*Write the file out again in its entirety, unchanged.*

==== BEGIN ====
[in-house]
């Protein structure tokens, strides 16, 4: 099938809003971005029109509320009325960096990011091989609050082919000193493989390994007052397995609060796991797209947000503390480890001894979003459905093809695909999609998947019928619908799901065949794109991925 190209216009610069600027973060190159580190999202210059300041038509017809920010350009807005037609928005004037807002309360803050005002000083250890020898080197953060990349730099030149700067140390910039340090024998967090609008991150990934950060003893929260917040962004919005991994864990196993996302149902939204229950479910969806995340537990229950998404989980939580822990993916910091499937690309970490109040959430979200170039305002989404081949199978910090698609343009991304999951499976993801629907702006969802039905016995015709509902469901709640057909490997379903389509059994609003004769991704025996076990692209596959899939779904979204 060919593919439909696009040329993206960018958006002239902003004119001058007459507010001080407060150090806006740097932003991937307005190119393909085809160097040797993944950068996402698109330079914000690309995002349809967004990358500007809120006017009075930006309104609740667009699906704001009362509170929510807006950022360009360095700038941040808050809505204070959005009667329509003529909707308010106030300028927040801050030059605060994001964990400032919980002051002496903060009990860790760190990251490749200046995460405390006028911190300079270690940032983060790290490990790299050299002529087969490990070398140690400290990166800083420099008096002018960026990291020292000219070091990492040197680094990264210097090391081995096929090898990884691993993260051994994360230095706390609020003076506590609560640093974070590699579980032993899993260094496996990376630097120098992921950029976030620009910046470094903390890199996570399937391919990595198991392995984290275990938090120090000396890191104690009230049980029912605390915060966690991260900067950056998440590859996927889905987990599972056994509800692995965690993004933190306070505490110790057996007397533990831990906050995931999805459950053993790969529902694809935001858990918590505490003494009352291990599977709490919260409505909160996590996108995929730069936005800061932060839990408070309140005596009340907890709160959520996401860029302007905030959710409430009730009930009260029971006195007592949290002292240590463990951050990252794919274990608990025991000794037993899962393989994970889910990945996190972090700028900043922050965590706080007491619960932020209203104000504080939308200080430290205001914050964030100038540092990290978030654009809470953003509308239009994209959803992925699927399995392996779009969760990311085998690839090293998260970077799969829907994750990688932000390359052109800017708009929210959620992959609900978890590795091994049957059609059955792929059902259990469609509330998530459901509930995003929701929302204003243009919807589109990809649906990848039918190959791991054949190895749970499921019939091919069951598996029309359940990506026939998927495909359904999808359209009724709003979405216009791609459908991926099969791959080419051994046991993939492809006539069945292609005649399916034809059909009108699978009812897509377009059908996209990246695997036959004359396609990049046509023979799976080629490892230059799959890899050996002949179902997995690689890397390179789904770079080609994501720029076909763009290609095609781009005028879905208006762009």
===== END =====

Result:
[in-house]
């Protein structure tokens, strides 16, 4: 099938809003971005029109509320009325960096990011091989609050082919000193493989390994007052397995609060796991797209947000503390480890001894979003459905093809695909999609998947019928619908799901065949794109991925 190209216009610069600027973060190159580190999202210059300041038509017809920010350009807005037609928005004037807002309360803050005002000083250890020898080197953060990349730099030149700067140390910039340090024998967090609008991150990934950060003893929260917040962004919005991994864990196993996302149902939204229950479910969806995340537990229950998404989980939580822990993916910091499937690309970490109040959430979200170039305002989404081949199978910090698609343009991304999951499976993801629907702006969802039905016995015709509902469901709640057909490997379903389509059994609003004769991704025996076990692209596959899939779904979204 060919593919439909696009040329993206960018958006002239902003004119001058007459507010001080407060150090806006740097932003991937307005190119393909085809160097040797993944950068996402698109330079914000690309995002349809967004990358500007809120006017009075930006309104609740667009699906704001009362509170929510807006950022360009360095700038941040808050809505204070959005009667329509003529909707308010106030300028927040801050030059605060994001964990400032919980002051002496903060009990860790760190990251490749200046995460405390006028911190300079270690940032983060790290490990790299050299002529087969490990070398140690400290990166800083420099008096002018960026990291020292000219070091990492040197680094990264210097090391081995096929090898990884691993993260051994994360230095706390609020003076506590609560640093974070590699579980032993899993260094496996990376630097120098992921950029976030620009910046470094903390890199996570399937391919990595198991392995984290275990938090120090000396890191104690009230049980029912605390915060966690991260900067950056998440590859996927889905987990599972056994509800692995965690993004933190306070505490110790057996007397533990831990906050995931999805459950053993790969529902694809935001858990918590505490003494009352291990599977709490919260409505909160996590996108995929730069936005800061932060839990408070309140005596009340907890709160959520996401860029302007905030959710409430009730009930009260029971006195007592949290002292240590463990951050990252794919274990608990025991000794037993899962393989994970889910990945996190972090700028900043922050965590706080007491619960932020209203104000504080939308200080430290205001914050964030100038540092990290978030654009809470953003509308239009994209959803992925699927399995392996779009969760990311085998690839090293998260970077799969829907994750990688932000390359052109800017708009929210959620992959609900978890590795091994049957059609059955792929059902259990469609509330998530459901509930995003929701929302204003243009919807589109990809649906990848039918190959791991054949190895749970499921019939091919069951598996029309359940990506026939998927495909359904999808359209009724709003979405216009791609459908991926099969791959080419051994046991993939492809006539069945292609005649399916034809059909009108699978009812897509377009059908996209990246695997036959004359396609990049046509023979799976080629490892230059799959890899050996002949179902997995690689890397390179789904770079080609994501720029076909763009290609095609781009005028879905208006762009």